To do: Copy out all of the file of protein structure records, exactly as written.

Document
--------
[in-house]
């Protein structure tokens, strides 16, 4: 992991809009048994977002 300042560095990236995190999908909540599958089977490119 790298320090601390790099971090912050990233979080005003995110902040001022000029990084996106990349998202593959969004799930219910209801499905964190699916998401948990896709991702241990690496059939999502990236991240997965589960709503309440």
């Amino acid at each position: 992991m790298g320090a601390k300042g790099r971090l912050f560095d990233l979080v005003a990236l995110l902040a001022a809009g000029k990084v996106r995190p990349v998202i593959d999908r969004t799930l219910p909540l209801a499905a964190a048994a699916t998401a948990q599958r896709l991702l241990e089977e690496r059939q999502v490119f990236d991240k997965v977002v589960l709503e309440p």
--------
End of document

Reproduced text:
[in-house]
């Protein structure tokens, strides 16, 4: 992991809009048994977002 300042560095990236995190999908909540599958089977490119 790298320090601390790099971090912050990233979080005003995110902040001022000029990084996106990349998202593959969004799930219910209801499905964190699916998401948990896709991702241990690496059939999502990236991240997965589960709503309440």
């Amino acid at each position: 992991m790298g320090a601390k300042g790099r971090l912050f560095d990233l979080v005003a990236l995110l902040a001022a809009g000029k990084v996106r995190p990349v998202i593959d999908r969004t799930l219910p909540l209801a499905a964190a048994a699916t998401a948990q599958r896709l991702l241990e089977e690496r059939q999502v490119f990236d991240k997965v977002v589960l709503e309440p």